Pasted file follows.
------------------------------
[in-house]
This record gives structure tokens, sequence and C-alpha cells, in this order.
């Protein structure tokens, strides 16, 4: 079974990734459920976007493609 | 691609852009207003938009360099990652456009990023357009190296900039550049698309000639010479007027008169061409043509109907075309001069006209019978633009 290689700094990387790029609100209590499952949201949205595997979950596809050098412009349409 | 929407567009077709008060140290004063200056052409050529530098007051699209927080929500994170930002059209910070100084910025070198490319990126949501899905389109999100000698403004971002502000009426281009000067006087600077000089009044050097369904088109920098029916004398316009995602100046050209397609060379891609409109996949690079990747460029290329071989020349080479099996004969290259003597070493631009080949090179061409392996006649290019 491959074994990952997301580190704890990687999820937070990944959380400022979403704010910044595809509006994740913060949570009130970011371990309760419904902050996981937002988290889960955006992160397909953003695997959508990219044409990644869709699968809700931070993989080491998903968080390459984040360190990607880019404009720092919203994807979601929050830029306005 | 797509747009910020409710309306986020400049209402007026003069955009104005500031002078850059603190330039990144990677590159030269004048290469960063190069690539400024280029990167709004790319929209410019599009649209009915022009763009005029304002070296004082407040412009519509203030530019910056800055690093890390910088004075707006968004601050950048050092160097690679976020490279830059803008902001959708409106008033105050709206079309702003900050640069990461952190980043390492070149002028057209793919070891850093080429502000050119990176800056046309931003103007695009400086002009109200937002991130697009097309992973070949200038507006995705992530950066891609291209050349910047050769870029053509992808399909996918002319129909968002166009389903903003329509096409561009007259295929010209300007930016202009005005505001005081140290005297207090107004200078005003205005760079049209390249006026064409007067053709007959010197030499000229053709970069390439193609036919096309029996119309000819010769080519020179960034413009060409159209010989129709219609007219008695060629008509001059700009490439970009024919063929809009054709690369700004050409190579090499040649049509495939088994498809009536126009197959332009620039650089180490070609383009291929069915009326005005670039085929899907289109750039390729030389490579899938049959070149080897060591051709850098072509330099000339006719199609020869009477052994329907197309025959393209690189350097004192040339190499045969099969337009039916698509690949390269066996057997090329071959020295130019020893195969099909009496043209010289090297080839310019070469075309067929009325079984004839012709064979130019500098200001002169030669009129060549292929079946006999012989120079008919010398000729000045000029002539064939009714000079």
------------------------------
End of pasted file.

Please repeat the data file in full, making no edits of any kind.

[in-house]
This record gives structure tokens, sequence and C-alpha cells, in this order.
């Protein structure tokens, strides 16, 4: 079974990734459920976007493609 | 691609852009207003938009360099990652456009990023357009190296900039550049698309000639010479007027008169061409043509109907075309001069006209019978633009 290689700094990387790029609100209590499952949201949205595997979950596809050098412009349409 | 929407567009077709008060140290004063200056052409050529530098007051699209927080929500994170930002059209910070100084910025070198490319990126949501899905389109999100000698403004971002502000009426281009000067006087600077000089009044050097369904088109920098029916004398316009995602100046050209397609060379891609409109996949690079990747460029290329071989020349080479099996004969290259003597070493631009080949090179061409392996006649290019 491959074994990952997301580190704890990687999820937070990944959380400022979403704010910044595809509006994740913060949570009130970011371990309760419904902050996981937002988290889960955006992160397909953003695997959508990219044409990644869709699968809700931070993989080491998903968080390459984040360190990607880019404009720092919203994807979601929050830029306005 | 797509747009910020409710309306986020400049209402007026003069955009104005500031002078850059603190330039990144990677590159030269004048290469960063190069690539400024280029990167709004790319929209410019599009649209009915022009763009005029304002070296004082407040412009519509203030530019910056800055690093890390910088004075707006968004601050950048050092160097690679976020490279830059803008902001959708409106008033105050709206079309702003900050640069990461952190980043390492070149002028057209793919070891850093080429502000050119990176800056046309931003103007695009400086002009109200937002991130697009097309992973070949200038507006995705992530950066891609291209050349910047050769870029053509992808399909996918002319129909968002166009389903903003329509096409561009007259295929010209300007930016202009005005505001005081140290005297207090107004200078005003205005760079049209390249006026064409007067053709007959010197030499000229053709970069390439193609036919096309029996119309000819010769080519020179960034413009060409159209010989129709219609007219008695060629008509001059700009490439970009024919063929809009054709690369700004050409190579090499040649049509495939088994498809009536126009197959332009620039650089180490070609383009291929069915009326005005670039085929899907289109750039390729030389490579899938049959070149080897060591051709850098072509330099000339006719199609020869009477052994329907197309025959393209690189350097004192040339190499045969099969337009039916698509690949390269066996057997090329071959020295130019020893195969099909009496043209010289090297080839310019070469075309067929009325079984004839012709064979130019500098200001002169030669009129060549292929079946006999012989120079008919010398000729000045000029002539064939009714000079």